Maggie Fox, the wife of Senatorial candidate Mark Udall, spoke at the rally as well, encouraging people not only to vote for Barack Obama, but also to vote Mark Udall into the U.S. Senate. "My husband has been working to change Washington since he was elected to congress in 1996," she said, "and was working to pass renewable energy legislation since before it became popular to do so." The bill she was referring to passed the House when it was introduced, but fell one vote short in the Senate, a mistake that would not be made again, she said, after her husband was elected.
By the time Michelle Obama came on stage, the crowd filled the field, and spilled out in all directions – into the streets and onto the steps of the dormitories that surround the field. Mothers, fathers, and students of all creeds and colors were in attendance, sporting more varieties of Barack Obama tee shirts (Editor's Note: Grateful Web Make Love Not War tshirts on sale now!), buttons, and stickers than there are hipsters at an Indie Rock music festival. Blue signs reading "Change We Can Believe In," filled the air directly above the heads in the crowd, and there were more than a few homemade banners in hand as well.
Michelle is, in my opinion, as good a speaker as her husband, but while Barack's speeches are lofty and filled with rock star energy, hers are based on a deep and emotional connection between herself and the audience, drawing the eye to the similarities between all of us. Not that a rock star speech is a bad thing, anything that gets the populace excited about being involved in the political process is a good thing in my opinion. I would much prefer to elect a rock star than a maverick, someone filled with positive energy, hope, and intellectual charisma rather than a fear-mongering John Everyman whose intellect goes no farther than the battlefield. But maybe that's just me.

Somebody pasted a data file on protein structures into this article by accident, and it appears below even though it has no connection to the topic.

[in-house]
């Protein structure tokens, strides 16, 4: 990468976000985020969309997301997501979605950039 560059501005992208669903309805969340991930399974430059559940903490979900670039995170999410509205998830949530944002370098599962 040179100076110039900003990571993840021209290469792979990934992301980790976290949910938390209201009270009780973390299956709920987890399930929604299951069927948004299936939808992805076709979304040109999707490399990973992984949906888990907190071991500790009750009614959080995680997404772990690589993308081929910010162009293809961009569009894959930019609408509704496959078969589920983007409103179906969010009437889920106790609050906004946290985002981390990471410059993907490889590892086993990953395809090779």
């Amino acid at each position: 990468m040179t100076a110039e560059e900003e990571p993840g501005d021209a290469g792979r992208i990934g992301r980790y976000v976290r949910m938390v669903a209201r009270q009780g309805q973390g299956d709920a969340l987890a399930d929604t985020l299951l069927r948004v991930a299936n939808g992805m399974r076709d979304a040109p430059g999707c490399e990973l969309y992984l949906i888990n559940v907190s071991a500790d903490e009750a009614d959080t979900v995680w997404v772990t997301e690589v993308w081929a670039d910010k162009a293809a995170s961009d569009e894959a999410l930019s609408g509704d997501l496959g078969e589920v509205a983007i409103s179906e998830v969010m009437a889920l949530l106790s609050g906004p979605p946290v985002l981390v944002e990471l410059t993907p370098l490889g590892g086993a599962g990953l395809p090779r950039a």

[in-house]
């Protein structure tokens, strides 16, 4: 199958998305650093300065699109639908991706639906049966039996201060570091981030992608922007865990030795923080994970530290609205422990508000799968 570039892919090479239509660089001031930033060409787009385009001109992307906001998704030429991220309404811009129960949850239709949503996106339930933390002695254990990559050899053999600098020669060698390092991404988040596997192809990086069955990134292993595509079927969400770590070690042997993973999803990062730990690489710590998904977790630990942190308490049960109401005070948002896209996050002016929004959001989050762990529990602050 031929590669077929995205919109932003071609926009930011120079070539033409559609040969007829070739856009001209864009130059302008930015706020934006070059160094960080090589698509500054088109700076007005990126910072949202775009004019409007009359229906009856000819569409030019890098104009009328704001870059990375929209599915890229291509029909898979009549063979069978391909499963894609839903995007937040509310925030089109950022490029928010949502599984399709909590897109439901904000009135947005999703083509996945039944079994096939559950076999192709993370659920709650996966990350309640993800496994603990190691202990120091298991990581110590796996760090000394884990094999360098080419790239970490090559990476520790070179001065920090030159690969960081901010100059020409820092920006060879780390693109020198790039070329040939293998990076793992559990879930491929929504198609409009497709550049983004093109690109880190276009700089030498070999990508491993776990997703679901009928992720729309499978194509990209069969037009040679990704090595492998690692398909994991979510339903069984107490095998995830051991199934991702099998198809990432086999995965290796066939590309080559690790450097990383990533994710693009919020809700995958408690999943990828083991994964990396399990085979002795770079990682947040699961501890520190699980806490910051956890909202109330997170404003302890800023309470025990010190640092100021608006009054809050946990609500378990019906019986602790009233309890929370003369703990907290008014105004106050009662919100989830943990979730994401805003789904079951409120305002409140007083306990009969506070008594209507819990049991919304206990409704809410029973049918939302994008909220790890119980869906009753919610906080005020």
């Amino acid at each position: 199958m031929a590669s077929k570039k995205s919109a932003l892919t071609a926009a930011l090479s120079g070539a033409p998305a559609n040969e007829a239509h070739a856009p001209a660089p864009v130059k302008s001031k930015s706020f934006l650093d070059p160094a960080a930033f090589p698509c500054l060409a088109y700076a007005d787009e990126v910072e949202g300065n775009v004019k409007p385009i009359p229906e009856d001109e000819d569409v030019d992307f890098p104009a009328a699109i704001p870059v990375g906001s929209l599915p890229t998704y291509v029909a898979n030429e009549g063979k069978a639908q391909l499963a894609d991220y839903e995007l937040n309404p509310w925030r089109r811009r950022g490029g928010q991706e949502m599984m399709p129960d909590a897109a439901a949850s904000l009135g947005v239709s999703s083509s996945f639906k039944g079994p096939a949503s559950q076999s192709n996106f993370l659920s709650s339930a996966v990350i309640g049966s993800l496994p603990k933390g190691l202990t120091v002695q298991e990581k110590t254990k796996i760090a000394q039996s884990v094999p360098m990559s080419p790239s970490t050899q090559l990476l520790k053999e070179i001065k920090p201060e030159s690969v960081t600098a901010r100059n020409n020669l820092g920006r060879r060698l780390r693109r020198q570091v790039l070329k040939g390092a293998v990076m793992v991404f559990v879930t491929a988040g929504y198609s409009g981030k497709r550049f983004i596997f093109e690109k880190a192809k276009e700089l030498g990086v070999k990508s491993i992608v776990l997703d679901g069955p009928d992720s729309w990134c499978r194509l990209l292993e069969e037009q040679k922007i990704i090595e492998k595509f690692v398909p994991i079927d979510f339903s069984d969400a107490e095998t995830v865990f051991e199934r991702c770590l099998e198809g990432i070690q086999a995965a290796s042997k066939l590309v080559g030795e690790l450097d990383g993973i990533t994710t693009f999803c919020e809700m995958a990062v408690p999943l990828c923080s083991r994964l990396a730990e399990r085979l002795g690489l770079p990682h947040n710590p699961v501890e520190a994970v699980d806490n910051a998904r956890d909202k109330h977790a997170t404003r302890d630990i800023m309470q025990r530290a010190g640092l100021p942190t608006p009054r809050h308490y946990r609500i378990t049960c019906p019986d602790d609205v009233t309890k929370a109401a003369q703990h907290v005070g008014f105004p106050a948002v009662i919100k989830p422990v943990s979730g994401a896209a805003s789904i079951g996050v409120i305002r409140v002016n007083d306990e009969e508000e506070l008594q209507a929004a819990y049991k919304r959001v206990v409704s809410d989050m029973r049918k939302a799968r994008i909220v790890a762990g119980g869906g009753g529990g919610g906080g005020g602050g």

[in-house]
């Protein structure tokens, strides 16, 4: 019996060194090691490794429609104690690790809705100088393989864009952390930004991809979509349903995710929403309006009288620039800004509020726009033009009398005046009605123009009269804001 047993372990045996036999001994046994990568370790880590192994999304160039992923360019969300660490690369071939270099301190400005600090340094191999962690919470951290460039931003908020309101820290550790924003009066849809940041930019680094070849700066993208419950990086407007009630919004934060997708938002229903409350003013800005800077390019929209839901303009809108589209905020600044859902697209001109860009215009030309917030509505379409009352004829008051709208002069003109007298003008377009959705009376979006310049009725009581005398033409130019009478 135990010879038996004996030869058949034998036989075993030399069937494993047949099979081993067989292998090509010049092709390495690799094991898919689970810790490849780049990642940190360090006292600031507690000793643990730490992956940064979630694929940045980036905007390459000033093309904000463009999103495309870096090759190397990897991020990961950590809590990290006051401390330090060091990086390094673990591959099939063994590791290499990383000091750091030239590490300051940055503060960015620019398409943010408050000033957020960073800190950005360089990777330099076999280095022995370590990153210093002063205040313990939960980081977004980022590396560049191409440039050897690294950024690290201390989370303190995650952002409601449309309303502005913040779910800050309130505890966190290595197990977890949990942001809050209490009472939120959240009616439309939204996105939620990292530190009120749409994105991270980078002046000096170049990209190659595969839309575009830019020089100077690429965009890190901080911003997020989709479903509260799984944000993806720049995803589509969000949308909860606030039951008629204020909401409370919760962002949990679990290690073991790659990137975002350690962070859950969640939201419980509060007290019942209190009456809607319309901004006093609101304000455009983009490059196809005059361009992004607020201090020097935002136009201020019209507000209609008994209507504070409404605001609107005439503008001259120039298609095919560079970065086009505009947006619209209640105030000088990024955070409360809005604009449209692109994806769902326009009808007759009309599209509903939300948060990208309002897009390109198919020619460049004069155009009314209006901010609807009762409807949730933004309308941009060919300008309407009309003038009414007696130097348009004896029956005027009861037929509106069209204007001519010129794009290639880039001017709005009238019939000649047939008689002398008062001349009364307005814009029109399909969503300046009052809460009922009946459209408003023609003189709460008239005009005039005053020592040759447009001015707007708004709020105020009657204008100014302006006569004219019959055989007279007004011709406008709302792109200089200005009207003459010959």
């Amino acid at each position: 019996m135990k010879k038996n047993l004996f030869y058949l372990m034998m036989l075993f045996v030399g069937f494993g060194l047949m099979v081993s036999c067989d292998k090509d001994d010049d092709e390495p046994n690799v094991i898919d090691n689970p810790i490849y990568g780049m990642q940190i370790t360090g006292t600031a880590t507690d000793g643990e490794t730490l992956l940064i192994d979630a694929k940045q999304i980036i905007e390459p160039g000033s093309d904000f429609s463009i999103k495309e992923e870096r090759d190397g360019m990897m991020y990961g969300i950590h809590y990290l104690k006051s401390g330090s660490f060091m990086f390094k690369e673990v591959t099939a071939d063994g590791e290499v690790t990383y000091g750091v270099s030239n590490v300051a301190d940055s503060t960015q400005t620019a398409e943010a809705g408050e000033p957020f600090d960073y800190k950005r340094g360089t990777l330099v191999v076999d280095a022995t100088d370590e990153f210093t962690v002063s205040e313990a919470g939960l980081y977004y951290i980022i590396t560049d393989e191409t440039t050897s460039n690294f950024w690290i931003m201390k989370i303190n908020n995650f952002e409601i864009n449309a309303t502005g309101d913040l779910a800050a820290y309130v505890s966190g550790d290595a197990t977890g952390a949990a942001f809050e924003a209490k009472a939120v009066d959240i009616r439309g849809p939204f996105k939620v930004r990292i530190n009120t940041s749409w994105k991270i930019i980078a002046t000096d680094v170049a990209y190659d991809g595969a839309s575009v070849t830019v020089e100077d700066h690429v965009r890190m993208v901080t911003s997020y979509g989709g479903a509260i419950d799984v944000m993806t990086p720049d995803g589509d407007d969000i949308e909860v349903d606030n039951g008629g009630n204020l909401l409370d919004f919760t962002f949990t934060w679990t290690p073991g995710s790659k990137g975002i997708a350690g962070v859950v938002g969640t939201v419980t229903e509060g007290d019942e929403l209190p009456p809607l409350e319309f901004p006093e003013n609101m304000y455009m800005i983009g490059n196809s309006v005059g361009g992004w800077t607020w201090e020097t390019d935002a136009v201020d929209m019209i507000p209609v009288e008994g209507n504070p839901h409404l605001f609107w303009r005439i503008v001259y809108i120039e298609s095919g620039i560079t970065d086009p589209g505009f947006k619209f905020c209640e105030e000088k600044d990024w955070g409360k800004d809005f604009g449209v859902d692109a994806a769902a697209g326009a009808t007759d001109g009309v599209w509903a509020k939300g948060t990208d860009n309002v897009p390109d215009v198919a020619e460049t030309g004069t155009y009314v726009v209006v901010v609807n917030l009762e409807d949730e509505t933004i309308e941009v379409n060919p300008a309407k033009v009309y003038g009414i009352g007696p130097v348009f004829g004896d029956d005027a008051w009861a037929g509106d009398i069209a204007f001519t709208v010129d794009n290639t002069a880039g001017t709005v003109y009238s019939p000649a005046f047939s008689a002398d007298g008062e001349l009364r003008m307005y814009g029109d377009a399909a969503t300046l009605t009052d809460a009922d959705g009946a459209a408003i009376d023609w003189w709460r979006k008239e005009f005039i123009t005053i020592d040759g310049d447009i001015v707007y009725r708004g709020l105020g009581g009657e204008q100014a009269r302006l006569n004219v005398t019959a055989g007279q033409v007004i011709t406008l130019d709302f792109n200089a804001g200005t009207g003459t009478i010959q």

Pushing once again the importance of the youth vote, Michelle said it was her goal to register 4100 new voters on the CU campus. "We're half way there," she said, and reminded everyone that registering to vote is only half the battle, the other half is to actually get out there and vote. And Michelle Obama gave us every reason to vote, and to vote for Barack Obama.
Connection was the main theme of Michelle's speech, that and change for the better, but that's almost a given by this point in the campaign. Michelle spoke to the audience as a mother who wants only what's best for her children and all other children too. She spoke as a wife who knows more about Barack Obama than anyone else in the world, and who believes in his abilities down to her very core. She spoke as a daughter who knows how bad it can be when a parent, her father, is diagnosed with an incurable disease and is unable to pay the sky-high medical bills, while her mother selflessly shouldered the burden, working all her life to support the children. She spoke as a student, swimming in a sea of student loans, who was only able to pay them off because her husband happened to write and publish two best-selling books. Most of all, she spoke as a patriot, someone who believed in her country so much that she was not afraid to criticize those who were ruining it. She charged that change should be more than just a slogan, and there is only one candidate who has it in him bring it about.
As far as Michelle Obama is concerned, there is only one candidate for president. To paraphrase: There is only one candidate who knows what it is like to grow up in a single parent home, and to see a loved one survive off food stamps and welfare. There is only one candidate who knows what it means to be working class. There is only one candidate who knows what it is like to be over your head in student loan debt, and only one candidate who knows that public service is more rewarding than having your future planned out for you, only one candidate who knows what it's like in the inner cities where families can barely make ends meet. There is only one candidate who "gets it," and that candidate is Barack Obama. "Don't we want a president who brings perspective?" Michelle asked the crowd. Roughly 8000 people screaming an enthusiastic "yes!" greeted her. By providing the context behind Obama's goals of helping the working class, Michelle was directly tackling one of the biggest criticisms of Barack Obama levied by those who cannot be bothered to get to know him – that he is nothing more than a stuck up elitist. By showing the people that Barack is more like them than they may have known, she sought to build up the sort of mutual empathy that Barack Obama's campaign thrives upon. I think she succeeded.
"We can change our future," Michelle Obama said to immense applause, "and perhaps we can change the world!"
Yes we can!
To see more photos from the Obama rally in Boulder, please visit the Gallery, and check out my Flickr page too!